I suspect when they get the recommendations from the independent pay review bodies, they will recommend more than 1% and the government will accept their recommendation.

Okay. Thank you very much. And you’ve, you’ve had you haven’t had the best year. Have you broke, did you break your arm at the beginning of the year and then you had COVID?

Was that right?

I did, but my family is safe and well, and that’s all that matters.

Chris Taylor: And you’re fighting fit

Jeremy Hunt: And I’m fighting fit, but thank you very much Chris. Lovely to chat.

Chris Taylor: Thanks Jeremy Hunt. Thank you.

Share this podcast

Share on twitter
Share on linkedin

Recent episodes

Episode 16
Season 2

Go Big Or Go Home! Getting Workers Back To The Office

Guest(s)

Olly Olsen

“Our people team that have kicked into a gear that I never realised we had, and the number of people that we’re trying to hire at the moment is, is extraordinary”
15
Season 2

LinkedIn – Love It or Loathe it?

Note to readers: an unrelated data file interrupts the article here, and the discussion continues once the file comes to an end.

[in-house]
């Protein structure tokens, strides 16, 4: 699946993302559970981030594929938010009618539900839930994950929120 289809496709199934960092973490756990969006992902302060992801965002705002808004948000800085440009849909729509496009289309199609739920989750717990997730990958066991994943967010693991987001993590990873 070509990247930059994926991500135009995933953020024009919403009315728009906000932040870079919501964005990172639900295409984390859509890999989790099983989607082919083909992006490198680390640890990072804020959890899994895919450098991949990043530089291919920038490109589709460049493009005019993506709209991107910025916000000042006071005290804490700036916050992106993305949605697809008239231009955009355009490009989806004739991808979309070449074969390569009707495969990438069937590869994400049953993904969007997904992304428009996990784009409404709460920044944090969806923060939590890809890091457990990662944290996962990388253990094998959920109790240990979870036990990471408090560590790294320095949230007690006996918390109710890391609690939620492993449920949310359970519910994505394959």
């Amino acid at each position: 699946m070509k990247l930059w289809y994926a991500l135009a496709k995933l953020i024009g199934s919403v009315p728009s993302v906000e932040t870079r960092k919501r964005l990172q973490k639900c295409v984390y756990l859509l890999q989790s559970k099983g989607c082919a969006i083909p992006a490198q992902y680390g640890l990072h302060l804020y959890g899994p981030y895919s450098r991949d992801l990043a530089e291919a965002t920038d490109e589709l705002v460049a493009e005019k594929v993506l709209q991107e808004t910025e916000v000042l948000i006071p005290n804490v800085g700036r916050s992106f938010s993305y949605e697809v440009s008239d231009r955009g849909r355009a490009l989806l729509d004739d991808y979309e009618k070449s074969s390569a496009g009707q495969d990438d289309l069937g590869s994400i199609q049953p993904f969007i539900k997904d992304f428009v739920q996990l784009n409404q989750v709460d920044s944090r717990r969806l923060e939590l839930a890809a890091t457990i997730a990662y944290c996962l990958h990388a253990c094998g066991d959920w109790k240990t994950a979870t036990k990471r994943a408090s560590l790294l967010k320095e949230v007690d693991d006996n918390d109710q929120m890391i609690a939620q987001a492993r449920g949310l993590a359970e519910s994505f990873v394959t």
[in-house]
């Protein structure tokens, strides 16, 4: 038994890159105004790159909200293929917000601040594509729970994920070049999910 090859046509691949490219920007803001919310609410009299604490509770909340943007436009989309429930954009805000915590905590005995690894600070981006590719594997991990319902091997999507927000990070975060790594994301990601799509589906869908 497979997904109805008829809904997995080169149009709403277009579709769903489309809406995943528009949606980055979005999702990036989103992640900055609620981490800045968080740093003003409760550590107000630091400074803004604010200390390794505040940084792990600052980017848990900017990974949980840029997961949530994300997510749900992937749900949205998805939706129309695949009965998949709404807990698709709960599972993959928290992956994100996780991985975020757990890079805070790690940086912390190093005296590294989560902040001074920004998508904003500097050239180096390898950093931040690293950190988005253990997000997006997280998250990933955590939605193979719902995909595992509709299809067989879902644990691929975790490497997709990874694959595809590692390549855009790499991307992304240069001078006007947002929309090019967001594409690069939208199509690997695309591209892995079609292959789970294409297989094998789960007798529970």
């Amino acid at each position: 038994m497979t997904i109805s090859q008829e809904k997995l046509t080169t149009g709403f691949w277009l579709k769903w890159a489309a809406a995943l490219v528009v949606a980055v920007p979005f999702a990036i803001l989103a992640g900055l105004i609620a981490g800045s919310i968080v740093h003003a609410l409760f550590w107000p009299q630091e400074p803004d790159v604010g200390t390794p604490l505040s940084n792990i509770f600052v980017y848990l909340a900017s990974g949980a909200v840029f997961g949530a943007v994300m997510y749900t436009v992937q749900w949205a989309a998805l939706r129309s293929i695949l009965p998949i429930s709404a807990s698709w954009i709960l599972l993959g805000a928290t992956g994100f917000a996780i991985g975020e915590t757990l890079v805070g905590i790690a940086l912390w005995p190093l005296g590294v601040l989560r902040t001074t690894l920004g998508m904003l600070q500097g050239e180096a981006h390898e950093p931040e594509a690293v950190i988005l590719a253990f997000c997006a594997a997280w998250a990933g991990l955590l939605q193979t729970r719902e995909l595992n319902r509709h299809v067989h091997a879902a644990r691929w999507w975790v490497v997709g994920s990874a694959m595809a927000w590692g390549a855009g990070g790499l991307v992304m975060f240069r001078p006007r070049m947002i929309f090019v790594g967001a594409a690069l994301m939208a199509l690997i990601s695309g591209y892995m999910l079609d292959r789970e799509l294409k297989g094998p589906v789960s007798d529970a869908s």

Guest(s)

Jon Simmonds

“it used to be a glorified Jobs board and we all knew that LinkedIn was where you put your CV up when you were fed up with what you were currently doing. But once you dig down under the surface now, you know, they’ve made a lot of changes to the platform and for my money, it’s actually, it it’s the most genuine social network out there.”
14
Season 2

Oven-Ready HR Reheated! Further Highlights From Season 2

Guest(s)

Francesca Peters, Daniel Dore, Mike Seidle, Sarah Barker, Darren Burns, Merlie Calvert and Dr Paola Carr-Walker

Another slice of Oven-Ready HR interviews from Season 2.
Episode 13
Season 2

Oven-Ready HR Reheated! Highlights from Season 2

Guest(s)

Jeremy Hunt MP, Michael F Schein, Matthew Taylor, Dr Sam Farley, Michael Whitfield and Reeves Wiedeman.

We’re giving listeners the opportunity for an extra slice of interviews from the first six episodes of Season 2 of the Oven-Ready HR Podcast
Episode 12
Season 2

Changing Attitudes To Mental Health At Work

Guest(s)

Dr Paola Carr-Walker

“Everybody is encouraged to think about their physical health and in the same way I think we should all be encouraged to think about our mental health. And yeah, I would say it’s not just a self-indulgent way of going about things. I think it’s very important. “
Episode 11
Season 2

How Deliveroo Inspired Delivery Of Legal Services

Guest(s)

Merlie Calvert

“I think we’ve got far too many, highly talented business owners, business managers, senior employees doing admin and tying themselves in knots versus doing what they’re best capable of doing, which is going out there, creating, innovating, conversing with people, winning hearts and minds”

Be the first to get the latest episode of my podcast